Using exon skipping to boost muscle growth
Prof George Dickson plans to build on the current exon skipping work to develop molecular patches that can block the activity of a protein called myostatin. Researchers have shown that blocking myostatin activity can have a positive effect on muscle growth, allowing the muscles to grow bigger and potentially stronger - an approach that may be applicable to a wide range of muscle wasting conditions. In this project, Prof Dickson aims to test molecular patches to block myostatin in combination with exon skipping to restore dystrophin, the protein that is missing in Duchenne muscular dystrophy. This combination therapy may prove to be more effective than each treatment on its own.
- What are the researchers aiming to do?
- How will the outcomes of the research benefit patients?
- Grant information
- Further information and links
Duchenne muscular dystrophy is caused by mutations in the dystrophin gene. This gene contains the instructions for making dystrophin protein which acts as a shock absorber to prevent damage when the muscle contracts. The loss of dystrophin in Duchenne muscular dystrophy leads to wasting of the muscle, with the muscle fibres gradually being replaced by fat and scar tissue.
Myostatin is a protein naturally produced by the body. It is an inhibitor of muscle growth and, together with other proteins that promote muscle growth, it works to keep the size and strength of muscle within the normal range. Researchers have shown in animals that blocking the activity of myostatin causes the muscles to increase in strength and size while having less fat and scar tissue. This approach is attractive avenue for developing a therapy because it may be a useful way to "bulk up" muscles in people with muscle disease, helping to increase their muscle strength.
This project focuses on the use of technology called exon skipping that is currently in clinical trial for Duchenne muscular dystrophy. It involves using small pieces of DNA called molecular patches or 'antisense oligonucleotides' to change the way the instructions contained within a gene are read. The therapy currently in clinical trial for Duchenne muscular dystrophy uses molecular patches to specifically mask the area of the dystrophin gene where there is a mutation. This has the effect of restoring the production of dystrophin protein. However, depending on the target gene and the molecular patch used, molecular patches can also be used to stop genes producing a functional protein.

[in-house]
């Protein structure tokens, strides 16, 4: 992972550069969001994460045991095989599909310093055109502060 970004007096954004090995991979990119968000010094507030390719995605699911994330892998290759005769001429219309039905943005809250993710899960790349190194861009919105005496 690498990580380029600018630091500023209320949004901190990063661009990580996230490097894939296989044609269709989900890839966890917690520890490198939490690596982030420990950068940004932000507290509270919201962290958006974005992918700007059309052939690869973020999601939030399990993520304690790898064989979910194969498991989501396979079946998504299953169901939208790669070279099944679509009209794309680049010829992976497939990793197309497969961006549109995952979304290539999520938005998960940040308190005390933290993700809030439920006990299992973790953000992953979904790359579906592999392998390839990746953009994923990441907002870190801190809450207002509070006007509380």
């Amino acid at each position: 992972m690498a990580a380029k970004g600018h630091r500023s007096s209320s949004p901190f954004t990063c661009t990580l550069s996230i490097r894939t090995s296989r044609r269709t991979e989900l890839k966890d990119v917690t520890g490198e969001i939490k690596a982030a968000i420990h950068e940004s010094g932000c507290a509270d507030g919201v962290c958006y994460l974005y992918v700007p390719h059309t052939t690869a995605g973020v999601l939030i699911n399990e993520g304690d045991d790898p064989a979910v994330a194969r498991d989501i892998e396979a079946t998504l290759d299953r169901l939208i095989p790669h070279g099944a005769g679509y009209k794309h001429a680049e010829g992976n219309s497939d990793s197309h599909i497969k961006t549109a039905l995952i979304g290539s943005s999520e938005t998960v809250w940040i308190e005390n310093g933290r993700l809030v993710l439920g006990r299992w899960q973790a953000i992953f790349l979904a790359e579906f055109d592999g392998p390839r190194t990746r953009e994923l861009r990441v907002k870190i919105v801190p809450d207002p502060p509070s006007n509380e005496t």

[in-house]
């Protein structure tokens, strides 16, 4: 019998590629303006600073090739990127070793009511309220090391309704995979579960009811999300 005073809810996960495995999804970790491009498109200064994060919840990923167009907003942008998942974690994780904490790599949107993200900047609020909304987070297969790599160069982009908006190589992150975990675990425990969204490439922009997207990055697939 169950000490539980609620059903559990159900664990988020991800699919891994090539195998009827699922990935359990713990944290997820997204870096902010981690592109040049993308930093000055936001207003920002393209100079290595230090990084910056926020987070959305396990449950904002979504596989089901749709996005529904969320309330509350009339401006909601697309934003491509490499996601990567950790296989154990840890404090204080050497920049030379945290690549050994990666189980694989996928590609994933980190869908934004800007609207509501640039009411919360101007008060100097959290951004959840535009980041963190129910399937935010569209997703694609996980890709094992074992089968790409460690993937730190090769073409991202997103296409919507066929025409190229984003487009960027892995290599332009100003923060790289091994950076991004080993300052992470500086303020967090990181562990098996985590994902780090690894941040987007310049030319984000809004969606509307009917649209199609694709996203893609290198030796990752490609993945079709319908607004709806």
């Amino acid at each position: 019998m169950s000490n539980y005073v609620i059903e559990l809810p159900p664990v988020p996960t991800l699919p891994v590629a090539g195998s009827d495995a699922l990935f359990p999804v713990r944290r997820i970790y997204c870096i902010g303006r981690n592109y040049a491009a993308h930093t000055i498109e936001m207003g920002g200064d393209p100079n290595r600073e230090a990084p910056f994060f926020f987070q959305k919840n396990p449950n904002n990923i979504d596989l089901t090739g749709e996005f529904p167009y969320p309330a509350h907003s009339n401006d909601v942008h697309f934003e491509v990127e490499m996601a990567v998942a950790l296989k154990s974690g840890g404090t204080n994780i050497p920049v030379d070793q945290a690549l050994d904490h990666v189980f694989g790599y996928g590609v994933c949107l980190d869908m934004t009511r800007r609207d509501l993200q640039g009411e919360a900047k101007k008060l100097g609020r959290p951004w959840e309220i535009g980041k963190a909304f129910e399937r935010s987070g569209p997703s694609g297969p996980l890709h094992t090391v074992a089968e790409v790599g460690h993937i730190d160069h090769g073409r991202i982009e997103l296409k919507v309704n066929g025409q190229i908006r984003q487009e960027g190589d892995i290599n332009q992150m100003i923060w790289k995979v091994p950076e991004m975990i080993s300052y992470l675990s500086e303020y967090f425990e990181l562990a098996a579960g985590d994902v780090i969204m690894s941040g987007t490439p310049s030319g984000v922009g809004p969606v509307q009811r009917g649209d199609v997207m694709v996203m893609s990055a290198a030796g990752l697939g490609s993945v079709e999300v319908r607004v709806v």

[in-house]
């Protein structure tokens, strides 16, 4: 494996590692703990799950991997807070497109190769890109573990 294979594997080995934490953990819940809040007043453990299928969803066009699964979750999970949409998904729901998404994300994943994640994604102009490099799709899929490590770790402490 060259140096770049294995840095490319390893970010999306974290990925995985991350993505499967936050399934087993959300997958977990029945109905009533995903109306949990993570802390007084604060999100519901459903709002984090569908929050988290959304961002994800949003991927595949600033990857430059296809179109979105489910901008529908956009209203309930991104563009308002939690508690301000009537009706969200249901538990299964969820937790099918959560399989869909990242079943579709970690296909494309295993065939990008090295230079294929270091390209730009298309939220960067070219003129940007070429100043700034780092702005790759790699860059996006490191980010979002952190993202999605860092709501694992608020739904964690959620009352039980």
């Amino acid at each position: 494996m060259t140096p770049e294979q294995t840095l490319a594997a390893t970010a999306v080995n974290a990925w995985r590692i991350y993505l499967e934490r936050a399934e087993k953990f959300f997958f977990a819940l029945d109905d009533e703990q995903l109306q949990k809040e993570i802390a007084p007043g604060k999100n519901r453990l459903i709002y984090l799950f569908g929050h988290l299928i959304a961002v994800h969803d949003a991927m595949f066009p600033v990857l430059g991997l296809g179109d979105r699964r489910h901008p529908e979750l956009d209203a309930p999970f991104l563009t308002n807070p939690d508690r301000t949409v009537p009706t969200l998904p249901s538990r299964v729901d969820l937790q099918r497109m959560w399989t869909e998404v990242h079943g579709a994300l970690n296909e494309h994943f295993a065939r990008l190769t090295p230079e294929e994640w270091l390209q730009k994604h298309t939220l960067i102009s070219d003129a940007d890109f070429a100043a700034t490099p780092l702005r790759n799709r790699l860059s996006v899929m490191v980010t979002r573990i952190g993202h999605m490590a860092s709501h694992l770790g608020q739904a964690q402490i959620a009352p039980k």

Prof Dickson has already provided proof of principle, in mice, that it is possible to use exon skipping to block the activity of myostatin (you can read the news story here). He now plans to follow this up by testing a number of different molecular patches for their ability to block myostatin activity in cells grown in the laboratory. Patches that have the greatest ability to block myostatin will then be tested further in mdx mice (a mouse model of Duchenne muscular dystrophy).
The next step will be to test the best patches together with molecular patches used to restore dystrophin. This combination therapy may prove to be more effective than each treatment on its own for Duchenne muscular dystrophy.
It is hoped that this research may lay the groundwork for a clinical trial to test exon skipping to block myostatin activity. For Duchenne muscular dystrophy this could boost the effectiveness of other treatments being developed that restore dystrophin production.
Although the focus of this particular project is on Duchenne muscular dystrophy, it could potentially benefit people with a range of neuromuscular conditions although it is important to note that while blocking myostatin will make the muscles stronger, the underlying genetic mutation is still present. For milder conditions, such as FSH or limb girdle muscular dystrophy , it is thought that the increase in muscle strength that is expected to occur after blocking myostatin may be quite beneficial and could have a positive impact on everyday activities. In more severe conditions, such as Duchenne muscular dystrophy, however, it is likely that this approach would work best in conjunction with other types of therapy so that both the primary cause of the muscle condition is treated and the muscle strength and size is built up.
Speaking about being awarded the grant, Professor Dickson said:
For many severe and often incurable inherited diseases, collaboration between scientists and patient organisation like MDC is vital. We are pleased and excited by our latest results which suggest that muscle wasting and weakness associated with many neuromuscular diseases may be amenable to treatment by a process called Exon Skipping. The research funding from MDC is allowing us to advance quickly and effectively with this new technique
Project leader: Prof George Dickson
Location: Royal Holloway - University of London
Conditions: Duchenne muscular dystrophy, general
Duration: 3 years, starting 2012
Total project cost: £124,696
Official title: Combination Antisense Treatment for Duchenne Muscular Dystrophy: Open Reading Frame Rescue of Dystrophin in conjunction with Destructive Exon Skipping of Myostatin mRNA
Learn more about Duchenne muscular dystrophy
Read about Prof Dickson's work on myostatin in our research news
Find out how exon skipping works
Latest research news for Duchenne muscular dystrophy
Learn more about Prof Dickson's other research grants
Read about our other Duchenne muscular dystrophy research projects
It is only through your contributions that we can continue to fund the vital work that takes us closer to finding treatments and cures for muscle disease. Donate now and help change the lives of thousands of people living with muscle disease.